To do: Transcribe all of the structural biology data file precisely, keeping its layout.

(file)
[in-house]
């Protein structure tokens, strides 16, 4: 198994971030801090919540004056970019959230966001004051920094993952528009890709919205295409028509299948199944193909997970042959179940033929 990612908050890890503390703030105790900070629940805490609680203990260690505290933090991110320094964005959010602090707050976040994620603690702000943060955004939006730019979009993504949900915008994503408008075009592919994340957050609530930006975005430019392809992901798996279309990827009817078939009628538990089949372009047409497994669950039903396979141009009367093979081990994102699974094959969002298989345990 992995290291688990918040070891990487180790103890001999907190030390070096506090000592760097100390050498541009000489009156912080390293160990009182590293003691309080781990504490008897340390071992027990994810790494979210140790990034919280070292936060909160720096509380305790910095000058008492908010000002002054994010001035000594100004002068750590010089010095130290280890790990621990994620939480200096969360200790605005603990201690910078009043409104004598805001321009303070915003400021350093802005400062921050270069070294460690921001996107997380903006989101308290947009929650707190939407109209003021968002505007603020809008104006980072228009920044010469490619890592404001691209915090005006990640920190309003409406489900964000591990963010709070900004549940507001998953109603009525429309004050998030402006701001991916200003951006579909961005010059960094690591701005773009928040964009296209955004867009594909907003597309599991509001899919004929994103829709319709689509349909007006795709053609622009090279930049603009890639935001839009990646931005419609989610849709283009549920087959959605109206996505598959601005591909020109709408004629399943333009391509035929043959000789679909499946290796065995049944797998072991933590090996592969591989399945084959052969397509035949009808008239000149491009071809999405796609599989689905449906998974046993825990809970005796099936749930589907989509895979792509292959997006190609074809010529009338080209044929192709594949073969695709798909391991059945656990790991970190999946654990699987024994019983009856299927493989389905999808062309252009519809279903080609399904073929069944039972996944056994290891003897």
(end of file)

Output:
[in-house]
């Protein structure tokens, strides 16, 4: 198994971030801090919540004056970019959230966001004051920094993952528009890709919205295409028509299948199944193909997970042959179940033929 990612908050890890503390703030105790900070629940805490609680203990260690505290933090991110320094964005959010602090707050976040994620603690702000943060955004939006730019979009993504949900915008994503408008075009592919994340957050609530930006975005430019392809992901798996279309990827009817078939009628538990089949372009047409497994669950039903396979141009009367093979081990994102699974094959969002298989345990 992995290291688990918040070891990487180790103890001999907190030390070096506090000592760097100390050498541009000489009156912080390293160990009182590293003691309080781990504490008897340390071992027990994810790494979210140790990034919280070292936060909160720096509380305790910095000058008492908010000002002054994010001035000594100004002068750590010089010095130290280890790990621990994620939480200096969360200790605005603990201690910078009043409104004598805001321009303070915003400021350093802005400062921050270069070294460690921001996107997380903006989101308290947009929650707190939407109209003021968002505007603020809008104006980072228009920044010469490619890592404001691209915090005006990640920190309003409406489900964000591990963010709070900004549940507001998953109603009525429309004050998030402006701001991916200003951006579909961005010059960094690591701005773009928040964009296209955004867009594909907003597309599991509001899919004929994103829709319709689509349909007006795709053609622009090279930049603009890639935001839009990646931005419609989610849709283009549920087959959605109206996505598959601005591909020109709408004629399943333009391509035929043959000789679909499946290796065995049944797998072991933590090996592969591989399945084959052969397509035949009808008239000149491009071809999405796609599989689905449906998974046993825990809970005796099936749930589907989509895979792509292959997006190609074809010529009338080209044929192709594949073969695709798909391991059945656990790991970190999946654990699987024994019983009856299927493989389905999808062309252009519809279903080609399904073929069944039972996944056994290891003897």